On Thursday, March 10, Sherry Bebitch Jeffe and Douglas Jeffe published a column in Reuters about the impact nonpartisan election reforms are having in California, including independent redistricting and the nonpartisan, top-two open primary (authored by the Independent Voter Project). They conclude that while California may appear to be a one-party state, it has actually become a "no party state."
A consequential change has been the implementation of the “top two” primary. Under this system, all candidates for a legislative, congressional or statewide office compete on a single primary ballot. Voters then choose between the two top vote-getters — regardless of party affiliation — in the general election. No longer are there closed primaries in which the most liberal candidate generally prevails in Democratic districts, and hard-right conservatives dominate the Republican districts. Under the new rules, campaigns increasingly look to the entire electorate in primaries, not just to the party faithful. In several legislative and congressional races, this has meant run-offs between two contenders from the same party. Independents and voters of the opposition party often hold the balance of power.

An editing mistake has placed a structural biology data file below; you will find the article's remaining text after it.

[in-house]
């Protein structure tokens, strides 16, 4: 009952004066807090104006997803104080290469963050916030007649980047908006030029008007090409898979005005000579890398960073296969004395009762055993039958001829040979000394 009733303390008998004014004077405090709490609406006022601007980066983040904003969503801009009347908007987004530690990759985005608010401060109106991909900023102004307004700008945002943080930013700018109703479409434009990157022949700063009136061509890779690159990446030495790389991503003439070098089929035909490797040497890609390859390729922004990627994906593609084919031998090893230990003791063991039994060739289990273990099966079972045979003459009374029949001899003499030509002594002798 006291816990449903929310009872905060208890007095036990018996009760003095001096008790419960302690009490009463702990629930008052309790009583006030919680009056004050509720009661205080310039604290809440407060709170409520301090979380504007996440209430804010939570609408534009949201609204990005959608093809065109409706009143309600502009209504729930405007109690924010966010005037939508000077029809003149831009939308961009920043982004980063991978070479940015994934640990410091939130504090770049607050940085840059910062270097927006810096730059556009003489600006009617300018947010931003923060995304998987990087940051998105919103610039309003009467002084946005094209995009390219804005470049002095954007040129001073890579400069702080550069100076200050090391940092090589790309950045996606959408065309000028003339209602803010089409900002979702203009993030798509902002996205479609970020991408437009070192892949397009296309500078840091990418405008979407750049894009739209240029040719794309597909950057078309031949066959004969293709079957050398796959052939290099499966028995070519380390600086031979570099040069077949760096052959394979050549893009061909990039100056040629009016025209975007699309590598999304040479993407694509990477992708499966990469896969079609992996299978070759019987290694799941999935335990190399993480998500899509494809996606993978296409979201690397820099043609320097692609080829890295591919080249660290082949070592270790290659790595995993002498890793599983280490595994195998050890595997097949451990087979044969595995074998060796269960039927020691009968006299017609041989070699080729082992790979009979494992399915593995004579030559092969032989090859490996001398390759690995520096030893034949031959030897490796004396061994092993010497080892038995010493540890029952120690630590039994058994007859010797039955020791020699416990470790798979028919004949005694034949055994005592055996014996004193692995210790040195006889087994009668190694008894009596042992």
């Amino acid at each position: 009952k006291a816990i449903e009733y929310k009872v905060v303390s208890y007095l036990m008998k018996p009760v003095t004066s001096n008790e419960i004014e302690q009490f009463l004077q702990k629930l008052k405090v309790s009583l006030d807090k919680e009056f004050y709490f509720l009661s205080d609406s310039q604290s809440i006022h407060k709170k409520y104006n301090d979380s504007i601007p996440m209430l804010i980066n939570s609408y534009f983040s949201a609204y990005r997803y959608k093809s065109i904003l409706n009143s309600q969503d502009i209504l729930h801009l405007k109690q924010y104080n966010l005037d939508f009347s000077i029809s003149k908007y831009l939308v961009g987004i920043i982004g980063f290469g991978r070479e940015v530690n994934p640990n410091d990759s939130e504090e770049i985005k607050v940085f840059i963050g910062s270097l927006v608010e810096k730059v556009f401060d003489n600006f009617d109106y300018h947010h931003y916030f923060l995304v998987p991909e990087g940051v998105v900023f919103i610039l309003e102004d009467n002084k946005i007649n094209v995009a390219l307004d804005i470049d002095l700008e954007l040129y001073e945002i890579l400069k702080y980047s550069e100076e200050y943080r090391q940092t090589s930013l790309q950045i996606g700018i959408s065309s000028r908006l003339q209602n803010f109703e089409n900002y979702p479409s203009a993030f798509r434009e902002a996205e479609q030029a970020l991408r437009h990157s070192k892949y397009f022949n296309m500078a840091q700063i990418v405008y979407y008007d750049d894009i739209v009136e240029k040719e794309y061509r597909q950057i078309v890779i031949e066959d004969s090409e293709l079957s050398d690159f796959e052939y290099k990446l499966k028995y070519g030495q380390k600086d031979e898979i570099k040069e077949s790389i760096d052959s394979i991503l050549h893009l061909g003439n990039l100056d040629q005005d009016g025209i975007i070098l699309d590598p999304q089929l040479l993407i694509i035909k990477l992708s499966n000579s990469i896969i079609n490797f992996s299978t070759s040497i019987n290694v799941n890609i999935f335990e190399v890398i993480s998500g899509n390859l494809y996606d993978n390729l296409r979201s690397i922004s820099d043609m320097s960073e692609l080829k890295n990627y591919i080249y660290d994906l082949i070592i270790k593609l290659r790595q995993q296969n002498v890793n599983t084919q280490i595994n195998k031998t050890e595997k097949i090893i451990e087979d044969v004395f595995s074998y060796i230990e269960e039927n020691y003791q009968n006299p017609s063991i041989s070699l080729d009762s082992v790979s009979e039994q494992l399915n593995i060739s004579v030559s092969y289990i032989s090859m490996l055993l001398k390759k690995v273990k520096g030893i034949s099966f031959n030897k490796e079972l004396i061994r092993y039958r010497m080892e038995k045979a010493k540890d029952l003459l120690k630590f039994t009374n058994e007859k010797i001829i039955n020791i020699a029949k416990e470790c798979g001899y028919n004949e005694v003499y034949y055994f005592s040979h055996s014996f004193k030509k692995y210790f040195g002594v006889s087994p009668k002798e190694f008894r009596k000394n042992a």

Voter approved reforms such as the nonpartisan, top-two open primary, independent redistricting commission, simple majority vote to approve a state budget, and term limit reform are highlighted as contributing factors to the "moderate California."
The authors claim that while the majority of voters are driven by positions generally supported by Democrats, because of the voter-driven measures mentioned above, the once fiercely partisan nature of the legislature has shifted toward the center. They're not sure if this is a break from the political dysfunction of the recent past or a political trend that could, as so many before have, spread nationwide.
"All things considered, though, politics and governance seem to be functioning far better in California than in Washington — or on the presidential campaign trail. At a time when “moderate” has become a dirty word on the national scene, California government is functioning — and functioning well — pretty much in the middle of the road," the authors write.
The Independent Voter Project is sponsoring a new resolution that calls for the adoption of a nonpartisan "public ballot" option in presidential primary elections in order to ensure that all voters have an opportunity to voice their preference in the presidential election, regardless of their party affiliation or preference.
The resolution would not eliminate party ballots, but would simply give voters the option to vote on a ballot with all qualifying candidates on it (regardless of party) if they do not want to participate in a party's primary election or are barred from doing so by the party. The resolution is currently before the Assembly Elections Committee.